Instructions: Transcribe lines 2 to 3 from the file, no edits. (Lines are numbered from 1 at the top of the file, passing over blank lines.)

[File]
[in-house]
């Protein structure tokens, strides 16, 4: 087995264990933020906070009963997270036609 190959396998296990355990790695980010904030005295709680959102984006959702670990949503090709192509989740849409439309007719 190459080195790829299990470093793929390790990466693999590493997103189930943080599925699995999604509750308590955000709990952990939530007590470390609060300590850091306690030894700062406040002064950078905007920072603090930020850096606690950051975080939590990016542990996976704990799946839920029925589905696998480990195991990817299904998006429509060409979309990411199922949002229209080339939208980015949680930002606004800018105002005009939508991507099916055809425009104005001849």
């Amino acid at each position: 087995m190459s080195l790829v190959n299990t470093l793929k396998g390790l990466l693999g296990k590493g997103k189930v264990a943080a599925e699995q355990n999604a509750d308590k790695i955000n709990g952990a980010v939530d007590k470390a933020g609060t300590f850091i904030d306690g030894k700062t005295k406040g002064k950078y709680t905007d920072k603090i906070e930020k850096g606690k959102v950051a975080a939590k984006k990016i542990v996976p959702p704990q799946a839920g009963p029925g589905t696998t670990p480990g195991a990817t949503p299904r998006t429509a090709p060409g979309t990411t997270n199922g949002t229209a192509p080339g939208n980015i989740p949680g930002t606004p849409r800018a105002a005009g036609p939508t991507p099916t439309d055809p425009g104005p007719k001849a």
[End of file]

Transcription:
């Protein structure tokens, strides 16, 4: 087995264990933020906070009963997270036609 190959396998296990355990790695980010904030005295709680959102984006959702670990949503090709192509989740849409439309007719 190459080195790829299990470093793929390790990466693999590493997103189930943080599925699995999604509750308590955000709990952990939530007590470390609060300590850091306690030894700062406040002064950078905007920072603090930020850096606690950051975080939590990016542990996976704990799946839920029925589905696998480990195991990817299904998006429509060409979309990411199922949002229209080339939208980015949680930002606004800018105002005009939508991507099916055809425009104005001849």
């Amino acid at each position: 087995m190459s080195l790829v190959n299990t470093l793929k396998g390790l990466l693999g296990k590493g997103k189930v264990a943080a599925e699995q355990n999604a509750d308590k790695i955000n709990g952990a980010v939530d007590k470390a933020g609060t300590f850091i904030d306690g030894k700062t005295k406040g002064k950078y709680t905007d920072k603090i906070e930020k850096g606690k959102v950051a975080a939590k984006k990016i542990v996976p959702p704990q799946a839920g009963p029925g589905t696998t670990p480990g195991a990817t949503p299904r998006t429509a090709p060409g979309t990411t997270n199922g949002t229209a192509p080339g939208n980015i989740p949680g930002t606004p849409r800018a105002a005009g036609p939508t991507p099916t439309d055809p425009g104005p007719k001849a």